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# A Powerful Data Analysis Tool for one-click EDA and Inferential Statistics

## Why do you need a free tool like CyberDeck again?

# 1. What is the actual problem of Data Analysis and Data Science?

Are you tired of writing hundreds of lines of code again and again? Are you tired of not being able to separate the wheat from the chaff? Tired of seeing Data Science projects fail due to too many dependencies and lack of communication between the different teams?

Then you are indeed lacking your inventory of a powerful Data Analysis tool that can perform end-to-end Data Science. In this article, we will explore one of the best Data Analysis tools out there.

Whether you are a Data Scientist, Product Manager, Professor, or Advisor, check out this fact by Mckinsey, Gartner, and Venturebeat: “87% of Data Science projects fail.”

And do you know why? It’s simply too time-consuming. When you plan the project, make necessary preparations and implement it, it’s simply too late.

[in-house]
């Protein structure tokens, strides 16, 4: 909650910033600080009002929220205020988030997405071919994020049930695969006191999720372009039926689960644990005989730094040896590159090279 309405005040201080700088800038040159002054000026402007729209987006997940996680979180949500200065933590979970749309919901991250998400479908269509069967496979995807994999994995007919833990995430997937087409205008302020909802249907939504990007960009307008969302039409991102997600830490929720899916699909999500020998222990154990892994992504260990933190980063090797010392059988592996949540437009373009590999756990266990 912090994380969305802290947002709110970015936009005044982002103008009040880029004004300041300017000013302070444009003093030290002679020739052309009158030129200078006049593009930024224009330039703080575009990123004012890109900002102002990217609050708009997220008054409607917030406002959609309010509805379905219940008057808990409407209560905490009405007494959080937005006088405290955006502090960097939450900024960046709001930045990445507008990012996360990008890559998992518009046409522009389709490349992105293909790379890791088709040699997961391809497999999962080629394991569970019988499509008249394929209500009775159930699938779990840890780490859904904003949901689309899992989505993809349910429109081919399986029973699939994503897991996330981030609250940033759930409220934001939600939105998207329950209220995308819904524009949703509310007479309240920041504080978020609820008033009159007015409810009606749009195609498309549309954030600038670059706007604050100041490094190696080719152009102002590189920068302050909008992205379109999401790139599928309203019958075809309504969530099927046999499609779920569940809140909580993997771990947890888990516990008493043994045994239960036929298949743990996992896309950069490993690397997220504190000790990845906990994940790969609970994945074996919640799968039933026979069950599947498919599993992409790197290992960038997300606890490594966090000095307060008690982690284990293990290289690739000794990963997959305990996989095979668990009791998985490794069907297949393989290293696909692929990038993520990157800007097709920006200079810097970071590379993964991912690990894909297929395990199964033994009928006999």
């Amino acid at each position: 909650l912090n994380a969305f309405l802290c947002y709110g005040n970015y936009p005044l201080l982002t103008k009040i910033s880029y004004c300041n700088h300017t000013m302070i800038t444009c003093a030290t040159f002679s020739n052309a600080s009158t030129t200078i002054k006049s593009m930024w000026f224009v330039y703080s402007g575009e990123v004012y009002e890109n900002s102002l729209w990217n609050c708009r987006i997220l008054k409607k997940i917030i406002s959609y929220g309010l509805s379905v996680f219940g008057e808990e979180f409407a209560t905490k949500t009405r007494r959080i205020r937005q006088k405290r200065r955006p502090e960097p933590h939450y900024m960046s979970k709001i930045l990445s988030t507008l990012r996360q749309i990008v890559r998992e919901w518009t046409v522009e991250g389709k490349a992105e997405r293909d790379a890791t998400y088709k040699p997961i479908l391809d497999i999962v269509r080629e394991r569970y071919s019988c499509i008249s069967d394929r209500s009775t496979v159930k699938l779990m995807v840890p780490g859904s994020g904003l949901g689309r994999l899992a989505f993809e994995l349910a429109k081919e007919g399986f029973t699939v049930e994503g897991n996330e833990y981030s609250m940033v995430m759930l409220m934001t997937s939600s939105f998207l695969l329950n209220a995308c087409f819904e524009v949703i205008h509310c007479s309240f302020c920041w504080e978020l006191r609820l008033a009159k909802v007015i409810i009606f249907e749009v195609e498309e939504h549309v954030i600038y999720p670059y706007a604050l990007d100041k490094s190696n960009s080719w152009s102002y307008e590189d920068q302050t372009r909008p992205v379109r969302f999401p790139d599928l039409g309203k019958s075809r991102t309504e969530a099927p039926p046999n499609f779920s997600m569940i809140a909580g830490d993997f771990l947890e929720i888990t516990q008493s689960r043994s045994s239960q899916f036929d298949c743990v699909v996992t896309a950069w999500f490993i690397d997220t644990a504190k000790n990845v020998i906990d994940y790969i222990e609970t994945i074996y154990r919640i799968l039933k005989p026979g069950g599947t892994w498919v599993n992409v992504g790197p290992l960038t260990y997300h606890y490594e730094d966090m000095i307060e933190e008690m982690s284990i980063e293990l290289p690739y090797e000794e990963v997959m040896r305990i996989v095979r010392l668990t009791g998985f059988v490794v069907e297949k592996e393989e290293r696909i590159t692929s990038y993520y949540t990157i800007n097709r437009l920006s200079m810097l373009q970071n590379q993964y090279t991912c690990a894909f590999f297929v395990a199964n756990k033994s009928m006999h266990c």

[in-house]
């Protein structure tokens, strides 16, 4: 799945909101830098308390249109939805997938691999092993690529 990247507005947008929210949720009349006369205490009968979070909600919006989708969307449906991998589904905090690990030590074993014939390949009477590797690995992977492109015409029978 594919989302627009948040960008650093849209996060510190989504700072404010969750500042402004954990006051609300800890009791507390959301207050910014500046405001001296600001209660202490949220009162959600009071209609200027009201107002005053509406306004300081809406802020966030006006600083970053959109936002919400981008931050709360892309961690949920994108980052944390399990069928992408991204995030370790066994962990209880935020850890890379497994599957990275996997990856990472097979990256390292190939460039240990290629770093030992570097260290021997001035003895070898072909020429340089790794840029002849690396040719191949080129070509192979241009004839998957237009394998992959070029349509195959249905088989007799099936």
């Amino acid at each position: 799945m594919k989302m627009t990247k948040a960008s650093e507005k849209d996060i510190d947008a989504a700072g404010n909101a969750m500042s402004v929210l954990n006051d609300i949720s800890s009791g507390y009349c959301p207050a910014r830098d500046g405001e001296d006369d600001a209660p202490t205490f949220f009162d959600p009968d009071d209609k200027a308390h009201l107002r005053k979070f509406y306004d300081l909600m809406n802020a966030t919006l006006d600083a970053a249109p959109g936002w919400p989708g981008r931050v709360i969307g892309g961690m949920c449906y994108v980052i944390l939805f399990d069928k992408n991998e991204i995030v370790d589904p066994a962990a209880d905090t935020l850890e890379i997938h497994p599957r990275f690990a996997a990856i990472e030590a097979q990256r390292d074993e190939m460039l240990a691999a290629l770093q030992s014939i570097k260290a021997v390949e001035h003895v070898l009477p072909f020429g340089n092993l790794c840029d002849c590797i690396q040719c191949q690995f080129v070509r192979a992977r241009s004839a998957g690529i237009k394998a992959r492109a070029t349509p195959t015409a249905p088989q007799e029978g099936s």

**If this scenario sounds familiar to you, then read on. Otherwise, this article is not for you, and I suggest you don’t let it waste your time.**

Previously, we saw how to use the CyberDeck platform to perform end-to-end Machine Learning and Time Series Forecasting (univariate and multivariate). If you have missed them, you can find them here.

In the first article, we performed some basic EDA/Dashboarding and then served **end-to-end Machine Learning** with the click of a mouse. We also visualized interpretable AI in feature importance, model analysis, and What-If analysis.

But those who have spent their time in Data Science know that Machine Learning is one of the minor parts of any Data Science project.

Most of the time goes for Data Cleaning, Exploratory Data Analysis, Data Processing, Statistical tests, etc. We will cover two of them in this article.

# First — A gift for you